complex numbers Notes

By the end of this chapter you should be familiar with:

  • The properties of complex numbers
  • Cartesian form of complex numbers
  • Polar form of complex numbers
  • Exponential form of complex numbers
  • Powers and roots of complex numbers
  • The use of complex numbers in STEM applications

Real numbers are simply the combination of rational and irrational numbers, in the number system. Complex numbers cannot be represented on the number line, but are analytic solutions to equations whose solutions are not real numbers. These complex numbers have an imaginary unit.


A number that is expressed in terms of the square root of a negative number is called an imaginary number. The imaginary unit is i and i = √(-1)


  • i = √(-1)
  • i2 = -1
  • i3 = -i
  • i4 = 1, then i5 = i and so on for in

Every power n is an integer multiple of four that produces in = 1 and the pattern repeats.

Example: Express each in its simplest form
a) i32 = i4 = 1
b) i126 = i2 = -1

Complex number has two parts, a real part and an imaginary part which can be thought of as two- dimensional numbers. This concept can be understood by placing them in the complex plane called the argand plane. A complex number has the form z = a + bi.

|z| is the modulus of the complex number and the argument of z is defined as the angle between the positive real axis and the line from origin to z.

Example:Find the zeros of the equation y = x2 – 2x + 5 and find the modulus and argument of the zeros.

Solution: Arg(x) = tan-1(2/1) = 63.435o

When a quadratic polynomial in x has zeros r1 and r2 then (x – r1) and (x – r2) are its factors. Then the quadratic equation is = x2 – (r1 + r2)x + r1r2 Therefore, we can conclude that the negative sum of the zeroes is the coefficient of x and the product of the zeros is the constant term.

The complex conjugate of z = a + bi is z* = a – bi and the product of zz* is (a + bi)(a – bi) = a2 + b2

Example: Rationalize in the form a + bi.

Solution: 6/(1+𝑖) = (6/(1+𝑖)) × ((1−𝑖)/(1− 𝑖)) = 6(1−𝑖)/2
= 3(1 – i) = 3 – 3i


The polar form of a complex number z = a + bi is z = r(cosθ + isinθ) and can be abbreviated as z = r cis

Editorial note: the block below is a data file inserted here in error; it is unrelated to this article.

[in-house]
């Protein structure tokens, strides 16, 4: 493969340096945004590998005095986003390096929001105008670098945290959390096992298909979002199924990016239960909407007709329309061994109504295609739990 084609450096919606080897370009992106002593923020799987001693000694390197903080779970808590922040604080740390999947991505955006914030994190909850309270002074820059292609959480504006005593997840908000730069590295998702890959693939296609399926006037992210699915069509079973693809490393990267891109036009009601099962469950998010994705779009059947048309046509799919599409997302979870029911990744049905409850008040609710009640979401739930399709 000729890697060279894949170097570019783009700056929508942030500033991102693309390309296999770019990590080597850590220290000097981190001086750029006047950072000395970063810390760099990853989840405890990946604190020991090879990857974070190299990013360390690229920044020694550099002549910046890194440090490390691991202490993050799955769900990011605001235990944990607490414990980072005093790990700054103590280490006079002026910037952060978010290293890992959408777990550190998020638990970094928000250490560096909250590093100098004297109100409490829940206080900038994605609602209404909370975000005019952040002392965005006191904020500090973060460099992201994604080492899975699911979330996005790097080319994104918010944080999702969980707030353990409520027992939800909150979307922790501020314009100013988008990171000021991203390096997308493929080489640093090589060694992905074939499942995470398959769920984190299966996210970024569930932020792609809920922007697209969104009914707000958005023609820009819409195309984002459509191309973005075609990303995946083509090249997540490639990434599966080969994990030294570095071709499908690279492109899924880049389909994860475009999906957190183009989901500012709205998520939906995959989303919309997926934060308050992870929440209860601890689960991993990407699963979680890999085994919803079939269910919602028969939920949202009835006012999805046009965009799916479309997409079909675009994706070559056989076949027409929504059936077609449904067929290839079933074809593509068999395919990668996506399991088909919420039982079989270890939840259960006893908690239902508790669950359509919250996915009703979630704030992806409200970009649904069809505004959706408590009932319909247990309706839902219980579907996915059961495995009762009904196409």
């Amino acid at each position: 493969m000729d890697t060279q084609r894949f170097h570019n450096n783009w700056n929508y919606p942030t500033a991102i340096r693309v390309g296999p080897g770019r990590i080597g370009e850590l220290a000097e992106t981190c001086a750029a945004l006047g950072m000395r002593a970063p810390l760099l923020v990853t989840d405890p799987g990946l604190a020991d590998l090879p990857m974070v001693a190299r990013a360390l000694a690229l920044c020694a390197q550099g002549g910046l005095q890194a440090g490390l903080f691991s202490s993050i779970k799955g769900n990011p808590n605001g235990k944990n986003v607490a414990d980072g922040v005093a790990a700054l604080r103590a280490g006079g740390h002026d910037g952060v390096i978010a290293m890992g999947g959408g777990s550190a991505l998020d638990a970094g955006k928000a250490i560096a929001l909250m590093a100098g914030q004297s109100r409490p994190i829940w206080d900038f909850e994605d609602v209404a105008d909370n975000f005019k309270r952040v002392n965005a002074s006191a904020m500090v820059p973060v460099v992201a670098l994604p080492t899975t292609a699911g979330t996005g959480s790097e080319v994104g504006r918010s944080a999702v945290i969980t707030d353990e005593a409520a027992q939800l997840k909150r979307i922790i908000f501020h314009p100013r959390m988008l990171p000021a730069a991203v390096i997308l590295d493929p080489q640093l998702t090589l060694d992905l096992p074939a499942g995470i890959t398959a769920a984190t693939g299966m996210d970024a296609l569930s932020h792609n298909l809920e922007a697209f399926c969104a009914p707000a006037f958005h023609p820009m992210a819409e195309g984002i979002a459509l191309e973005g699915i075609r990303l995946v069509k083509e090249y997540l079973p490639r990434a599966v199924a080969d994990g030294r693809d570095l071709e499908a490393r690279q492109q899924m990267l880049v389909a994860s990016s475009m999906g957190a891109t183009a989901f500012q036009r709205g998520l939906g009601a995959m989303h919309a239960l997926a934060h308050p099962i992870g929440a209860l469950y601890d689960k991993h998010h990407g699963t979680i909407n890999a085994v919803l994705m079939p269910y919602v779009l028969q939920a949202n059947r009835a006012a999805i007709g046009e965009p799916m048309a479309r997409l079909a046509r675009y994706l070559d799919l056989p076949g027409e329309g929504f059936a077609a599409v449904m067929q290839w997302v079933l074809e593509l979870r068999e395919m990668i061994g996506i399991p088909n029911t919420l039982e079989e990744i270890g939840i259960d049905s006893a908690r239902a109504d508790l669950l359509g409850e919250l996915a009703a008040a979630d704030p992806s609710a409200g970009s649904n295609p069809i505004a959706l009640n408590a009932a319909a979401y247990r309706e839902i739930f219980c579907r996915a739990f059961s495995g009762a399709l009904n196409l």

where r=|z|= √(𝒂𝟐 + 𝒃𝟐)(modulus) a = rcosθ and b = rsinθ
θ = tan-1(b/a) (argument also referred to as arg(z)) for a > 0 and = tan-1(b/a) + πor θ = tan-1(b/a) + 180° for a < 0. Example: Express 5 + 2i complex number in polar form.

Solution: The polar form of a complex number z = a + bi is z=r(cosθ + isinθ).
So, first find the absolute value of r.
r=|z|= √(𝒂𝟐 + 𝒃𝟐) = √(5𝟐 + 2𝟐) = √29 = 5.39
Now find the argument θ.
Since a > 0, use the formula θ=tan-1(b/a).
θ = tan-1(2/5) = 0.38

Note that here θ is measured in radians.

Therefore, the polar form of 5 + 2i is about 5.39(cos(0.38) + isin(0.38)).


Euler’s formula is the statement that e= cos(θ) + isin(θ). When x = π, we get Euler’s identity, eiπ = -1, or eiπ + 1 = 0. Basically, z = a + bi = reExample: Taking the last example where we found r = 5.39 and = 0.38.5 + 2i can also be expressed in Euler’s form as z = 5.39 ei0.38


DeMoivre’s Theorem states that zn = (re)n = rne
or zn = rn cis(nθ)

Example: Compute (3 + 3i)5

r=|z|= √(𝒂𝟐 + 𝒃𝟐) = √(3𝟐 + 3𝟐) = 3√2 = tan-1(3/3) = π/4
zn = (re)n
(3 + 3i)5 = (3√2)5 𝑒𝑖 5𝜋/4 = 972√2(cos(5π/4) + i sin(5π/4)) = -972 – 972i



Using the complex plane, we can represent voltages across resistors, capacitors and inductors.

The voltage across the resistor is regarded as a real quantity, while the voltage across an inductor is regarded as a positive imaginary quantity, and across a capacitor we have a negative imaginary quantity. Our axes are as follows:All AC waveforms have sinusoidal curves.


The impedance of a circuit is the total effective resistance to the flow of current by a combination of the elements of the circuit.

To find this total voltage, we cannot just add the voltages VR, VL and VC.

Because VL and VC are considered to be imaginary quantities, we have:

Impedance VRLC = IZ

Z = R + j(X­L ​– XC​)

|Z| =√𝑹𝟐 + (𝑿𝑳 − 𝑿𝑪)𝟐

tan θ = (𝑿𝑳 − 𝑿𝑪)/𝑹

Example: A circuit has a resistance of 5Ω in series with a reactance across an inductor of 3Ω. Represent the impedance by a complex number, in polar form.

Solution: In this case, XL​= 3Ω and XC ​= 0 so XL ​– XC​ = 3 Ω.
So in rectangular form, the impedance is written: Z=5+3j Ω

Using calculator, the magnitude of Z is given by: 5.83, and the angle θ is given by: 30.96∘.

So, the voltage leads the current by 30.96∘, as shown in the diagram.
Presenting Z as a complex number (in polar form), we have: Z=5.83∠30.96∘ Ω.